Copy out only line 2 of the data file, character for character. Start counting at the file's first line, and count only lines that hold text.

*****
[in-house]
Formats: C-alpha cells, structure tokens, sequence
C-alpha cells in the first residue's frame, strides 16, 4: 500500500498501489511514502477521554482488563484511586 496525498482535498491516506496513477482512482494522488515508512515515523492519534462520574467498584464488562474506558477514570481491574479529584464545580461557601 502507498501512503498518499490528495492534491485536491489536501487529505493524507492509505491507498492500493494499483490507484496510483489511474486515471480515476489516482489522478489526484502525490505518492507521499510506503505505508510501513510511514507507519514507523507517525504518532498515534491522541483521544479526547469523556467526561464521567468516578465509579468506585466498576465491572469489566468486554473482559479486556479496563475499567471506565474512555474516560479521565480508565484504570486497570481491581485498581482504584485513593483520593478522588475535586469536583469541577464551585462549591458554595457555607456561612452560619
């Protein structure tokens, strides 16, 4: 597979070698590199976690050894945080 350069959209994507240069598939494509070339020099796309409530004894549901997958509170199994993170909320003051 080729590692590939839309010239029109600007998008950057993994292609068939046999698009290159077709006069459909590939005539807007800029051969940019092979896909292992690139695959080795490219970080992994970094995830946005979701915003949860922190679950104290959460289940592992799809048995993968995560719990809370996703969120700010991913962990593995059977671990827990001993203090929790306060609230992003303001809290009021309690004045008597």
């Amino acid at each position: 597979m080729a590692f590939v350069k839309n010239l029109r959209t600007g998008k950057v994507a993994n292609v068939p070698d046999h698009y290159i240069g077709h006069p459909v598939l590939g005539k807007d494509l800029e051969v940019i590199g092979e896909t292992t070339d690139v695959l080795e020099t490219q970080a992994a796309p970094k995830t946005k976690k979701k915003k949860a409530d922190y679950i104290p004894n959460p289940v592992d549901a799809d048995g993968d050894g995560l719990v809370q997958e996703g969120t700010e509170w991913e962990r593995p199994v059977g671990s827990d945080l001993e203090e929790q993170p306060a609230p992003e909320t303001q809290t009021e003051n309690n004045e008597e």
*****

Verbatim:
Formats: C-alpha cells, structure tokens, sequence